Mayor Boris Johnson and Transport for London are coming under increasing pressure over how the contract to design the Garden Bridge was won by Heatherwick Studio and Arup.
There have been reports of meetings between Johnson, Joanna Lumley and Thomas Heatherwick before TfL's procurement process began. One of these — a meeting between the mayor and the designer in San Francisco, which took place less than two weeks before TfL opened its bidding process — has only just been confirmed. A statement from City Hall said the meeting had "no bearing" on a "fair and transparent" procurement process.
However, it's precisely whether the procurement was "fair and transparent" that is coming into question. An internal audit (which itself has come under criticism for watering down its findings) done by TfL found that some documentation has gone missing, meaning we don't know why Heatherwick Studio beat out the other tenders by Wilkinson Eyre and Marks Barfield, despite having less experience in bridge design. In a GLA Oversight Committee meeting in October 2015, TfL's director of internal audit Clive Walker eventually admitted that there were a "bunch of issues" that affected the openness and objectivity of the procurement process.
Johnson's February 2013 trip to San Francisco was spotted shortly afterwards by Boriswatch, which noted that the purpose of the trip had been to conduct "negotiations for a major investment in London". Johnson confirmed to the GLA Oversight Committee in December that it was indeed for the Garden Bridge. Last Friday's City Hall statement says that Thomas Heatherwick was in San Francisco for a different meeting but, since Johnson knew his studio was interested in the project, the mayor invited him along.
The Guardian quotes London Assembly Member Caroline Pidgeon after the committee meeting:
You don’t start lobbying for investment in a specific scheme when it has not been selected unless you are absolutely certain of the outcome... It is mockery to claim that it was an open and fair competition when the chair of Transport for London [Boris Johnson] was already flying around the world seeking investment for one proposal.
We have to stress that nobody's accusing Heatherwick Studio or Arup of wrongdoing; the question is whether Transport for London and the mayor ran a proper, transparent and fair process for deciding how to spend public money. £30m of TfL cash is currently committed to the project, plus another £30m from the Treasury, and TfL has promised to underwrite maintenance costs if the Garden Bridge Trust can't raise the money itself.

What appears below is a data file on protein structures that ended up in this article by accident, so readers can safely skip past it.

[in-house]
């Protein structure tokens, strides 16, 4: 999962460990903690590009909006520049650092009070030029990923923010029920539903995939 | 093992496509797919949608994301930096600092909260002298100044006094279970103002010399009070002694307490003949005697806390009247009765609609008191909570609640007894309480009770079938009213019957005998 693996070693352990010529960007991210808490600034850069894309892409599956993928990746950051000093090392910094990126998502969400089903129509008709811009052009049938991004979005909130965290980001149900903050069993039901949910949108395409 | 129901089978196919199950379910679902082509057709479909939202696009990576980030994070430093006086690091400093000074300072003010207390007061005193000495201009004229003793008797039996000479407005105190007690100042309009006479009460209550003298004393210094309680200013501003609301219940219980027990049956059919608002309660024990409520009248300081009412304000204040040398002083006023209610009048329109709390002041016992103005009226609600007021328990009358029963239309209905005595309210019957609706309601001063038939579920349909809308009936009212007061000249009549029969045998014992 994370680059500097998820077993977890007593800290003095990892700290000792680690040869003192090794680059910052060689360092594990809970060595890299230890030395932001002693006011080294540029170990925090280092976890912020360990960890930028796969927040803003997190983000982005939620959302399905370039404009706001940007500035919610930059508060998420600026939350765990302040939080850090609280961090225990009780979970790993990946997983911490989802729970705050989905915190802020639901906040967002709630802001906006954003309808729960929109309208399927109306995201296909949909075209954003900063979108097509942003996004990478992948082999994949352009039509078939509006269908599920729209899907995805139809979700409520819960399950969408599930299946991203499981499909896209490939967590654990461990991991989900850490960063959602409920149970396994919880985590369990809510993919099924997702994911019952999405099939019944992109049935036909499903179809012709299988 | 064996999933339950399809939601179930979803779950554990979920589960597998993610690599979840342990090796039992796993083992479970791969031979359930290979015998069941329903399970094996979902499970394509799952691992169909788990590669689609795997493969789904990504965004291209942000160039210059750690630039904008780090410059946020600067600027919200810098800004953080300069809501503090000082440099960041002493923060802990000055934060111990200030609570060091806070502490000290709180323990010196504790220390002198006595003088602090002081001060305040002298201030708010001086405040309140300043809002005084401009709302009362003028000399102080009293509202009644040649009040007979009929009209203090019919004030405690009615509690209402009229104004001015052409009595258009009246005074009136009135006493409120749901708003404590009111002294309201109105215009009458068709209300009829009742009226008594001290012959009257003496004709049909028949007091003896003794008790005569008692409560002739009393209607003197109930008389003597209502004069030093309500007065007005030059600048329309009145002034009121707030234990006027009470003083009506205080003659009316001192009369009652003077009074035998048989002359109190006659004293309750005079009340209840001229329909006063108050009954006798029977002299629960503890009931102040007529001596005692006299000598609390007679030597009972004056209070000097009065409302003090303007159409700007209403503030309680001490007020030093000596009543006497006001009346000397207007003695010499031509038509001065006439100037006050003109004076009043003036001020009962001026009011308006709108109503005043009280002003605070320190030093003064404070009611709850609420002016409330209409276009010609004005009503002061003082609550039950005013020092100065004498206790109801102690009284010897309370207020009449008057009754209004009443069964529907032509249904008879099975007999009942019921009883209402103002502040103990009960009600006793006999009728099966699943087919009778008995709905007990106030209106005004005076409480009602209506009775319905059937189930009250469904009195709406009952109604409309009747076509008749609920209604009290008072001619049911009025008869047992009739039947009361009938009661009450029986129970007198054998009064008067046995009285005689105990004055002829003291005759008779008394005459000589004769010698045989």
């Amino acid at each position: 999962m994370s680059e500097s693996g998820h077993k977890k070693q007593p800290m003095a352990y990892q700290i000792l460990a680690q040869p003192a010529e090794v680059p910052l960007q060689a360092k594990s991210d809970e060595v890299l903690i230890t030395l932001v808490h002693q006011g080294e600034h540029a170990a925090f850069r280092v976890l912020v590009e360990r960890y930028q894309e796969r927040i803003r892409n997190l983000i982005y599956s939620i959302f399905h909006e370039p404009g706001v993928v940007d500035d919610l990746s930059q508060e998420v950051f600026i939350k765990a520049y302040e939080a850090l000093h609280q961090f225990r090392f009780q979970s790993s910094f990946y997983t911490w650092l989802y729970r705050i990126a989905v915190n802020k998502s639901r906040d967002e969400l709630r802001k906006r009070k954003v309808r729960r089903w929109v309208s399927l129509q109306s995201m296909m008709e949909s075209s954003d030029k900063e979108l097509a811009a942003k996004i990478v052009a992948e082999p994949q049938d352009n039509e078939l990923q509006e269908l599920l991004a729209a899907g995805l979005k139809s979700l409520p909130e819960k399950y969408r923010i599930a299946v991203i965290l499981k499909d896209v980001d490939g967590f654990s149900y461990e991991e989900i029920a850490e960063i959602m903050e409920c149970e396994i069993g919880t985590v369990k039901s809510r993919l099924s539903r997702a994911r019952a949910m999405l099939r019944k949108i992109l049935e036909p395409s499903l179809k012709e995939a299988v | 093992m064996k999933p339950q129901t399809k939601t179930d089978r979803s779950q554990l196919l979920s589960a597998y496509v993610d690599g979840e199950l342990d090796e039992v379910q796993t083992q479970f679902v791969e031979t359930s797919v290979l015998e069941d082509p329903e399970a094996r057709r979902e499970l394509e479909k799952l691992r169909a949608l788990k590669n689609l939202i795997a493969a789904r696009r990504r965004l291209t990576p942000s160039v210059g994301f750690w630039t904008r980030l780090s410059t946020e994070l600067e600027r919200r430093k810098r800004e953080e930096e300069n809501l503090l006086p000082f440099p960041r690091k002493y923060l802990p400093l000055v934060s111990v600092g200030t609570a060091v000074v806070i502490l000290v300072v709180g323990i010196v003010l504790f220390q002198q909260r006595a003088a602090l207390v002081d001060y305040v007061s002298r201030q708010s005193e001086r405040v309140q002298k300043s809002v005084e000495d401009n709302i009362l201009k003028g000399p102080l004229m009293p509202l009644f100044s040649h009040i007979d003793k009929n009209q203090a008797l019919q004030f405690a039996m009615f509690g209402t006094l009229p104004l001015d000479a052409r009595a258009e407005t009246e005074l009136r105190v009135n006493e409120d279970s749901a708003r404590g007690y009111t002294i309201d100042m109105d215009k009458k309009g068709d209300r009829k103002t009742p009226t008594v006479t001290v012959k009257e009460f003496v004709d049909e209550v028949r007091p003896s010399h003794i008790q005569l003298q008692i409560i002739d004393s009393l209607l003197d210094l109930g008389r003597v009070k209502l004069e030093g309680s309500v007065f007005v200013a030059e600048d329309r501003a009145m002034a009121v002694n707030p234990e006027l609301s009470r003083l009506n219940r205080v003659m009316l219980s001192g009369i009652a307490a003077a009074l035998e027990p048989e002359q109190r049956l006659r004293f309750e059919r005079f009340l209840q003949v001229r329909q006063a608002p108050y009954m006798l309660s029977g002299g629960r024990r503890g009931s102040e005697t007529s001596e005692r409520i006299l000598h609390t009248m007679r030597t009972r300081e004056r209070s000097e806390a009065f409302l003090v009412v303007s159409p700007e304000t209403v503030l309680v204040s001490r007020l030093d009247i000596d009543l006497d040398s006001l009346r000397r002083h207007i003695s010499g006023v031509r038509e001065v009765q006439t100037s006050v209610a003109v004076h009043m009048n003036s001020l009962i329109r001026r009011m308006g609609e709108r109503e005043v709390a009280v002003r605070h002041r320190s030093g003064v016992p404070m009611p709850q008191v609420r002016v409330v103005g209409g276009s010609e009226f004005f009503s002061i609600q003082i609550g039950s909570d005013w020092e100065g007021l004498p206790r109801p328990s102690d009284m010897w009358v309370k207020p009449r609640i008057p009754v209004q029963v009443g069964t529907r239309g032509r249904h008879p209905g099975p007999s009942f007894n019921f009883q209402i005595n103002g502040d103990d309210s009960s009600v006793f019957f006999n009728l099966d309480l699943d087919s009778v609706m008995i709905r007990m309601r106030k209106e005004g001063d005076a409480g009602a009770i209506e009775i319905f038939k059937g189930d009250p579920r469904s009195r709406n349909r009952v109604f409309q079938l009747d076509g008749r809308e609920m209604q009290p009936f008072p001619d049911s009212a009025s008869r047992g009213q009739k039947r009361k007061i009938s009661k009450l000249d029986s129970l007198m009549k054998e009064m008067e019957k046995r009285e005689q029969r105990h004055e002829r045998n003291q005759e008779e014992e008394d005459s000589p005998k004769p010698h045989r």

Other suspicions surrounding the appointment include:
- previously, Heatherwick Studio had designed just the one bridge, the Rolling Bridge at Paddington. Wilkinson Eyre and Marks Barfield boast 12 each on their websites
- Boris Johnson's February 2013 meeting with Thomas Heatherwick was not in his official diary, and his early discussions with TfL about the project weren't reported to the London Assembly
- Joanna Lumley was named as an "associate" of Heatherwick Studio in its bid document, and has been working with the company for some years. There's no suggestion Lumley was paid to lobby on its behalf, but as a childhood friend of the mayor there are concerns that her preferred architect won under a process that didn't follow best guidance practice set by the EU
- beyond the confines of London government, Chancellor George Osborne bypassed the usual channels to offer funding, which the National Audit Office wasn't terribly impressed by. No laws were broken, but it adds to the impression that the Garden Bridge isn't subject to the normal rigours surrounding projects using public funds.
Len Duvall, a Labour London Assembly Member and chair of the GLA Oversight Committee, said:
This debacle is increasingly looking like a scandal and we now need full disclosure. The Mayor, as chair of TfL, appears to have undertaken activities in support of this bid which, when combined with the questions about TfL’s procurement process, increasingly look like an attempt to stitch up the procurement for a favoured architect and project. It's hard to believe there were no notes made of any of these meetings as the mayor claims.
For more sterling work on the background to this affair, see The Architects' Journal.